Wednesday, April 8, 2009

Middle School Principles

In the same vein as the Old School Primer available for free over on Lulu, here are, as I see them, some of the principles behind Middle School gaming (i.e., those of us stuck somewhere between grognard and newbie status). This isn't definitive or anything like that as I make no pretenses to know what the hell I'm talking about: this is, after all, only opinion.

1)Rulings, Not Rules: There is no difference here between Old and Middle schools. It is vital that what a player/character can do is not pre-defined for them. Extensive and expansive rule sets only give the illusion of more variety of action; instead, they tend to limit action by constraining it into a set of pre-programmed options.

2)Challenge the Player AND the Character: Intelligent and skilled play are crucial to the game and character survival. Players must do much more than merely roll dice to survive. However, certain challenges are designed for the character and not the player. A character with an 18 intelligence played by a player with a 13 intelligence has to be taken into account in some way. The same goes for instances where a character would have knowledge that a player does not (for instance, a cultural oddity that the player is unaware of) that has an effect on game play. One should never expect, though, to simply dice their way through anything. This leads me into point #3 . . .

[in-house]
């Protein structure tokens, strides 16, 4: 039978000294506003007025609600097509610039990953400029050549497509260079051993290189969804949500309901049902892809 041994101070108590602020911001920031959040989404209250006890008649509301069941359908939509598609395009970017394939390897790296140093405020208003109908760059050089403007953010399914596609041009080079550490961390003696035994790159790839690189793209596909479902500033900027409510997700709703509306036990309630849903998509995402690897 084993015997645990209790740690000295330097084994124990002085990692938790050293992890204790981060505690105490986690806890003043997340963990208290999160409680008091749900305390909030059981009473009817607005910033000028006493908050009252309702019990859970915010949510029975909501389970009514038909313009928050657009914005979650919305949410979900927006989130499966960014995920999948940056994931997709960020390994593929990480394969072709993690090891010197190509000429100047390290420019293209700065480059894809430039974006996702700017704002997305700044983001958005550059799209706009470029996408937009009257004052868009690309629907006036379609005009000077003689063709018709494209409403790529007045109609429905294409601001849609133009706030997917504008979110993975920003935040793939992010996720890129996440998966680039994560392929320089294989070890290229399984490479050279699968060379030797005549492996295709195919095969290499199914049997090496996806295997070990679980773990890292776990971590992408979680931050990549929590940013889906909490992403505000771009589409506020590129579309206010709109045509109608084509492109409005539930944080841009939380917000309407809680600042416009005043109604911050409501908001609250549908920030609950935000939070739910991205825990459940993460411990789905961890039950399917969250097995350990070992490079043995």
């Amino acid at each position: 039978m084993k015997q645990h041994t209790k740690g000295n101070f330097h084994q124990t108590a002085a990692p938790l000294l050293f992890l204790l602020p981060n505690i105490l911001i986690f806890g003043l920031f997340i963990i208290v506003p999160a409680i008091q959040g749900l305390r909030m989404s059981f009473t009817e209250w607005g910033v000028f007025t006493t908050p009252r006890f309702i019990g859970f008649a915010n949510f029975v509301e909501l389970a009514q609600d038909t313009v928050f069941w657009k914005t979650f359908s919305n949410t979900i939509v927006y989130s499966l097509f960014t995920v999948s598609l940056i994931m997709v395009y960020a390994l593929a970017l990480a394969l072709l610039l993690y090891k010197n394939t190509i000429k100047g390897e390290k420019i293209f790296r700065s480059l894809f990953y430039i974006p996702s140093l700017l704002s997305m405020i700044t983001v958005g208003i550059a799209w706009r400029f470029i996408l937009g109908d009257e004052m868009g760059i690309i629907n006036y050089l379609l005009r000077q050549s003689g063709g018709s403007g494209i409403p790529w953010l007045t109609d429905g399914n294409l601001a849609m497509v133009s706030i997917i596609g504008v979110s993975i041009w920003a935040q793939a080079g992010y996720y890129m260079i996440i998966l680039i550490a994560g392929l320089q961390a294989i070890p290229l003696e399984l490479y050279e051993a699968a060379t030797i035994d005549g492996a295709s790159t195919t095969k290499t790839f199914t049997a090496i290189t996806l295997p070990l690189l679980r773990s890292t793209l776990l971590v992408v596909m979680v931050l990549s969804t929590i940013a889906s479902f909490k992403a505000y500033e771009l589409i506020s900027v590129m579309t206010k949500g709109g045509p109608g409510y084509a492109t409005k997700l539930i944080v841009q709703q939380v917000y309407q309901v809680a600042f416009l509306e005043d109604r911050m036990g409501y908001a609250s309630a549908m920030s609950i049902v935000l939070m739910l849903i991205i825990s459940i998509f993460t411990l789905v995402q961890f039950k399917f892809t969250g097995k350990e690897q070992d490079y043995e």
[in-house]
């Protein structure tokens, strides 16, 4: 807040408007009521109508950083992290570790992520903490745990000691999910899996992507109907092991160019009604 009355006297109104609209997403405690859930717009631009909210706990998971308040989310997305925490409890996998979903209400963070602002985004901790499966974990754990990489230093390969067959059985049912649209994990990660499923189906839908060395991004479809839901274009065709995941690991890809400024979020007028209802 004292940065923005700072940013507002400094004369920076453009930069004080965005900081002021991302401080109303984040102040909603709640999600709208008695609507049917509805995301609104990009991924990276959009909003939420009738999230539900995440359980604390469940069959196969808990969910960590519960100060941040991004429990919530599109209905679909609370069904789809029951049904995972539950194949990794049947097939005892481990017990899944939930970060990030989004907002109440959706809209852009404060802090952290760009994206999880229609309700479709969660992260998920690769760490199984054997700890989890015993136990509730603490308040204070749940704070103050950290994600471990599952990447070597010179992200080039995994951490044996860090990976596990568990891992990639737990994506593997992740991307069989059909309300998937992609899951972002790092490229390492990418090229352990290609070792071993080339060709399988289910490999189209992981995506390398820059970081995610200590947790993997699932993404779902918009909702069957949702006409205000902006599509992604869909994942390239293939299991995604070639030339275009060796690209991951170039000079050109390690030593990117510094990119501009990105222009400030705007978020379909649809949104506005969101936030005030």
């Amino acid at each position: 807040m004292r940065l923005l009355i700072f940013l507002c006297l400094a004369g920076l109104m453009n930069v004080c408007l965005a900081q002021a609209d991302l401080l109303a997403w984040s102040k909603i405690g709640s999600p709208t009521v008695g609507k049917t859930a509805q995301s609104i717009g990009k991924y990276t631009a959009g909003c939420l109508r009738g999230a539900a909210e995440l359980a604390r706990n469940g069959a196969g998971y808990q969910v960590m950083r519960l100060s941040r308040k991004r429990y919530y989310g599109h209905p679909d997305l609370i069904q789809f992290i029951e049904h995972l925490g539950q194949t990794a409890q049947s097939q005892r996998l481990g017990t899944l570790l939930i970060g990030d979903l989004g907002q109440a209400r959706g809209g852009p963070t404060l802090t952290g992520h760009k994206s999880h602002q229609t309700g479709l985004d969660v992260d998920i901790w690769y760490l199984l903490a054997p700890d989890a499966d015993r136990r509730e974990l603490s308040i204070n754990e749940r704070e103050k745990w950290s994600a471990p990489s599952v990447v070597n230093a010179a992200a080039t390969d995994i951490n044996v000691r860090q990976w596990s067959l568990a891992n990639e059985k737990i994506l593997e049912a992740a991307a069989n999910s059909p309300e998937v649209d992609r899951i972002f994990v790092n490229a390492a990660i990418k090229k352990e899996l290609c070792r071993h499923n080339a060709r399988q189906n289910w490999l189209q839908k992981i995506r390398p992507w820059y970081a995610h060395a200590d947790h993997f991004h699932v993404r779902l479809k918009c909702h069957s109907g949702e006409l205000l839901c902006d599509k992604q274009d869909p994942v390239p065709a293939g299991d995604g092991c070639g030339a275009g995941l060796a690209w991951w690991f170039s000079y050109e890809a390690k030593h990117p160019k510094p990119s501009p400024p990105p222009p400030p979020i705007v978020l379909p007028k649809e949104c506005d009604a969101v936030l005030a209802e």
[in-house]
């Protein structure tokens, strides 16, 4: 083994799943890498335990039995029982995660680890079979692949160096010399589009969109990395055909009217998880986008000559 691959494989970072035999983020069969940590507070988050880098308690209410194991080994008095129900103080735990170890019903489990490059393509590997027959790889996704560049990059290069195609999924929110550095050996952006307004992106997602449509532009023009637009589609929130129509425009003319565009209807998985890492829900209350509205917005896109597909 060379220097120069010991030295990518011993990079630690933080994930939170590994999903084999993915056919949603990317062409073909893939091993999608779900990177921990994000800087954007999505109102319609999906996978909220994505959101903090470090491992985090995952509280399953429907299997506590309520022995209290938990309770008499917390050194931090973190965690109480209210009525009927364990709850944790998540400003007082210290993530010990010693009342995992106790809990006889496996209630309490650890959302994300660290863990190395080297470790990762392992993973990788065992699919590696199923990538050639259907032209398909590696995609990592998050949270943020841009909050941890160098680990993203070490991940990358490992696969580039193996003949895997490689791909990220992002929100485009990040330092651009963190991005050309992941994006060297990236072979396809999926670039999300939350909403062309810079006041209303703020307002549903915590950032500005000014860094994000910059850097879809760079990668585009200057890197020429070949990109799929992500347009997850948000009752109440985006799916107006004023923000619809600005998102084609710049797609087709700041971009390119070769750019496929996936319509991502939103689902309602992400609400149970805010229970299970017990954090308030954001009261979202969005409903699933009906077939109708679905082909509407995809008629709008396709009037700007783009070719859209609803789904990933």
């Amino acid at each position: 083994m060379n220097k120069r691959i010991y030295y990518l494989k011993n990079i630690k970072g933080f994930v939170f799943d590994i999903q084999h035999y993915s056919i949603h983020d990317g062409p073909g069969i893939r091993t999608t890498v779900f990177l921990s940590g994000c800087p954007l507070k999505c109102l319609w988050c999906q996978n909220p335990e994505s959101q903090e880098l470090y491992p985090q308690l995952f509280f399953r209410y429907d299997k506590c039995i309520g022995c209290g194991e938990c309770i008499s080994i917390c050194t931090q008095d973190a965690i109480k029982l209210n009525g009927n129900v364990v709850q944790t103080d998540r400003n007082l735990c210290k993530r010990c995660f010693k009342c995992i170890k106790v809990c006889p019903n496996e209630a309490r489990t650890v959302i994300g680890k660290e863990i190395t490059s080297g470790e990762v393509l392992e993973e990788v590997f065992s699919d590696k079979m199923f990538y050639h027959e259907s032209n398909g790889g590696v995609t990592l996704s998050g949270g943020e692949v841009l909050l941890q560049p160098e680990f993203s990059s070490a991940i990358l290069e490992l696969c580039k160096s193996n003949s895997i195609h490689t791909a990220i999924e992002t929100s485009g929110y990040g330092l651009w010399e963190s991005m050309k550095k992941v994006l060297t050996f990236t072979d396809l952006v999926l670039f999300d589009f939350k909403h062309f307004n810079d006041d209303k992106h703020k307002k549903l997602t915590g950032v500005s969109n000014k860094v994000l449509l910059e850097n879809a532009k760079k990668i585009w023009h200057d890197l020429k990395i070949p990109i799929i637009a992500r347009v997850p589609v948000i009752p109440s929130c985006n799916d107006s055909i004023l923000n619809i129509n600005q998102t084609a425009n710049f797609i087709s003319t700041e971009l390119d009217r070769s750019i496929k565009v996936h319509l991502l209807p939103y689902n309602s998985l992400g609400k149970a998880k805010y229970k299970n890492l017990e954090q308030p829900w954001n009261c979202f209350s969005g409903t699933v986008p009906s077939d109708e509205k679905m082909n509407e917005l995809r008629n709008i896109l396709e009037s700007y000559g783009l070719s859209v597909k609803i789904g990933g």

3)Playing as Character: This is not an advocation of method acting, or support of role playing as amateur theater hour. This is the acknowledgement that each player assumes the part of the character that they create and run. Players should make some effort to "play the part" rather than treating the character as nothing more than a construct of numbers and a game piece. They should be speaking as their character rather than saying "my character says . . ." and they should have the character act appropriately. A character who is a physical coward should be played as such.

4)Story, Not Plot: We all of us like a good, tight plot in a book or movie. It's essential there. But an RPG adventure or, even worse, an entire campaign should not belabour under any kind of plot. The substance of an adventure or campaign should never depend upon the PC's going directly from point A to B to C with no deviation. However, creating an adventure or campaign around a story, or potential story is fine. For example, the story of how the characters confronted the evil wizard lord of the tower might make a great adventure, but the minute that "scripted events" start appearing, something has gone wrong.

These are just preliminary items. There are more that are lurking about that just haven't been explicated yet.

No comments:

Post a Comment